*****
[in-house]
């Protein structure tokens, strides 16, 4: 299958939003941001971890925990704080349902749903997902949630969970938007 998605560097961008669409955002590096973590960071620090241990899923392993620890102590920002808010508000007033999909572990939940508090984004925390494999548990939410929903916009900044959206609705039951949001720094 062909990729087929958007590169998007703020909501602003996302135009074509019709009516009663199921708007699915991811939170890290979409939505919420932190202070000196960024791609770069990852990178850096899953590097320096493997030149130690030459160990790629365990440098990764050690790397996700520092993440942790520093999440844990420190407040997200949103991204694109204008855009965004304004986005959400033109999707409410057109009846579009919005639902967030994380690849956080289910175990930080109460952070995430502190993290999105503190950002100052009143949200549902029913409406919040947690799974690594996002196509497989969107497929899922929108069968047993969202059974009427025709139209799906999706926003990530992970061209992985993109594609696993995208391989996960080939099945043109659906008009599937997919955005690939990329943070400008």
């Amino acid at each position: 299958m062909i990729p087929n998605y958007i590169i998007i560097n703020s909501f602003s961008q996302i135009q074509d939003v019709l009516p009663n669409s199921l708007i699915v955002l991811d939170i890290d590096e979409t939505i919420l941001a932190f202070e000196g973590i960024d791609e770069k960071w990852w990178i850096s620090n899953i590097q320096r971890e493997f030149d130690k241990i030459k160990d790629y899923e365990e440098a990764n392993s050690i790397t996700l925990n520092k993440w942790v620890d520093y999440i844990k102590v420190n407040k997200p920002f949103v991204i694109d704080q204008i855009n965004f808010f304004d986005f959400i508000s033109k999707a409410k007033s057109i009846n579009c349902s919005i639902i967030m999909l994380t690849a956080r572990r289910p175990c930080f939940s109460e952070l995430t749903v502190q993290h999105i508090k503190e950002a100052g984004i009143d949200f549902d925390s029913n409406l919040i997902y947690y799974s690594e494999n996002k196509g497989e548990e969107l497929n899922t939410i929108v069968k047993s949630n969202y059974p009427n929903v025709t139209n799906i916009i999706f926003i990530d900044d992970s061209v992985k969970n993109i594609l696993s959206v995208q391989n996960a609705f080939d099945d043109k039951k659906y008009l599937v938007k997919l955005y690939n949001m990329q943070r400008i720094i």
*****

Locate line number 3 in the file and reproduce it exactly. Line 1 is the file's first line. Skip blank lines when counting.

């Amino acid at each position: 299958m062909i990729p087929n998605y958007i590169i998007i560097n703020s909501f602003s961008q996302i135009q074509d939003v019709l009516p009663n669409s199921l708007i699915v955002l991811d939170i890290d590096e979409t939505i919420l941001a932190f202070e000196g973590i960024d791609e770069k960071w990852w990178i850096s620090n899953i590097q320096r971890e493997f030149d130690k241990i030459k160990d790629y899923e365990e440098a990764n392993s050690i790397t996700l925990n520092k993440w942790v620890d520093y999440i844990k102590v420190n407040k997200p920002f949103v991204i694109d704080q204008i855009n965004f808010f304004d986005f959400i508000s033109k999707a409410k007033s057109i009846n579009c349902s919005i639902i967030m999909l994380t690849a956080r572990r289910p175990c930080f939940s109460e952070l995430t749903v502190q993290h999105i508090k503190e950002a100052g984004i009143d949200f549902d925390s029913n409406l919040i997902y947690y799974s690594e494999n996002k196509g497989e548990e969107l497929n899922t939410i929108v069968k047993s949630n969202y059974p009427n929903v025709t139209n799906i916009i999706f926003i990530d900044d992970s061209v992985k969970n993109i594609l696993s959206v995208q391989n996960a609705f080939d099945d043109k039951k659906y008009l599937v938007k997919l955005y690939n949001m990329q943070r400008i720094i």